Institute of Chemical Engineering
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Cost-efficient transportation of green hydrogen

Custom processes on the basis of membrane-gas-permeation and adsorption make it possible

The storage of electrical surplus energy from alternative sources (wind, solar power, etc.) is a key challenge of our energy transition.
The Power to Gas concept offers a promising approach.
Electrical surplus energy is used to produce a storable energy carrier like hydrogen or methane. Hydrogen is considered to be well qualified due to the CO2 neutrality and the highly efficient end-use applications.
As the production of energy often takes place far away from the end-users an energy-efficient transport of the energy is highly essential.

The idea

The idea of the introduced (proposed?) concept is to feed hydrogen into the existing natural gas grid  with existing infrastructure, transport it cost-efficiently and  separate it with fuel cell quality at random locations

Regulatory framework

By reason of statutory regulations the hydrogen content in the Austrian gas grid is currently required to contain a maximum of 4 vol% hydrogen. According to ISO 14678-2:2012 vehicles with fuel cells need highly pure hydrogen (99,97 vol%).


Highest environmental and economic efficiency in compliance with the frame conditions are implemented with the presented three-step concept.
In step one a membrane gas permeation provides a highly energy efficient pre-concentration/pre-enrichment and a drastic mass-reduction.
The hydrogen concentration is further increased in a…/ Hydrogen is enriched in a succeeding pressure swing adsorption (PSA) during step two.
Step three/The final step can be implemented when required and ensures the desired (end) product quality.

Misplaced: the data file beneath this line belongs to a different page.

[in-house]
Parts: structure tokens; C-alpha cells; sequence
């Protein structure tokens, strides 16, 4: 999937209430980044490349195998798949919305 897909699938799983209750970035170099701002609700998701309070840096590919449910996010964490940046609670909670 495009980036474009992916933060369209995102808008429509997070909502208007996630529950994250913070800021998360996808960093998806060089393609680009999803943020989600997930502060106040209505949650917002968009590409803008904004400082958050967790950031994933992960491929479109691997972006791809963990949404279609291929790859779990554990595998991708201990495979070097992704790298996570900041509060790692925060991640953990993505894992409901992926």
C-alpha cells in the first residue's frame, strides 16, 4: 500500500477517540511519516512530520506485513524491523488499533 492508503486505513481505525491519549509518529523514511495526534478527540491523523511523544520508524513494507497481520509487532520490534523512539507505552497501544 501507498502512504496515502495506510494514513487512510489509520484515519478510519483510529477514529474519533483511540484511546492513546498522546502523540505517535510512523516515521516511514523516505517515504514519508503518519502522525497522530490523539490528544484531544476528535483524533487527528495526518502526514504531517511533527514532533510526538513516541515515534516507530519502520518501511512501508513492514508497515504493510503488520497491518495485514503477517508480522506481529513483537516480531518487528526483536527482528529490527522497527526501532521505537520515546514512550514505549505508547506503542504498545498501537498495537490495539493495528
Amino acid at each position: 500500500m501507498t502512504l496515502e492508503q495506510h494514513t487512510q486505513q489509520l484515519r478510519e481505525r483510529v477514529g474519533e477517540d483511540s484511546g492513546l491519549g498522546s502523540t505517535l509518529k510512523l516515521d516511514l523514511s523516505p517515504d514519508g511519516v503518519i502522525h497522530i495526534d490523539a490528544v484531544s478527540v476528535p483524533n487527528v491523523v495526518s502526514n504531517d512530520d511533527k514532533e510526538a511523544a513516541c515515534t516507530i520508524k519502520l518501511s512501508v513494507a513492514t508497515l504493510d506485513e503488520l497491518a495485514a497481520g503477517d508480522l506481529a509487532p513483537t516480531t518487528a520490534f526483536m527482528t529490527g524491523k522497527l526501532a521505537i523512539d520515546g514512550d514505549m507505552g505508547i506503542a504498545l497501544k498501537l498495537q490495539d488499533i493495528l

Based on the extensive practical know how of the research group in the field of gas separation    a newly developed numerical model was used for the optimization process in addition to experimental data regarding membranes and absorption.
The numeric method combines  an experimental validated finite difference solver for the simulation of the membrane gas permeation and an experimental validated dynamic adsorption model in combination with a numeric Levenberg-Marquard procedure for the process optimization.
On basis of this effective combination it is possible to develop and scale custom multi-stage plants.
The simulation assisted design enables the identification of an optimal interconnection and scaling of the process steps. Besides the optimization of the single steps, the whole concept is designed for highest energy efficiency and economic viability.


The result of the developments of the Vienna University of Technology in cooperation with OMV AG is a compact plant which is able to separate hydrogen with fuel cell quality. The residual mixture of substances will be compressed to the original pressure and refeeded to the gas grid. If the required electrical energy is generated from renewable energy, this is a CO2 neutral method for separation.

The benefit for you

The Vienna University of Technology’s know how enables:

  • Optimal hydrogen separation with optimal combination of hydrogen yield, required process energy and investment costs
  • CO2 neutral separation
  • Hydrogen with fuel cell quality
  • Solutions for process integration and automation

Partners & financing

The OMV Gas & Power actively supports as a project partner.

This project is sponsored by expenses from “Klima- und Energiefonds” and is realized within the scope of the program “ENERGY MISSION AUTRIA”.


Contact: Ass.Prof. Dipl.-Ing. Dr.techn. Michael Harasek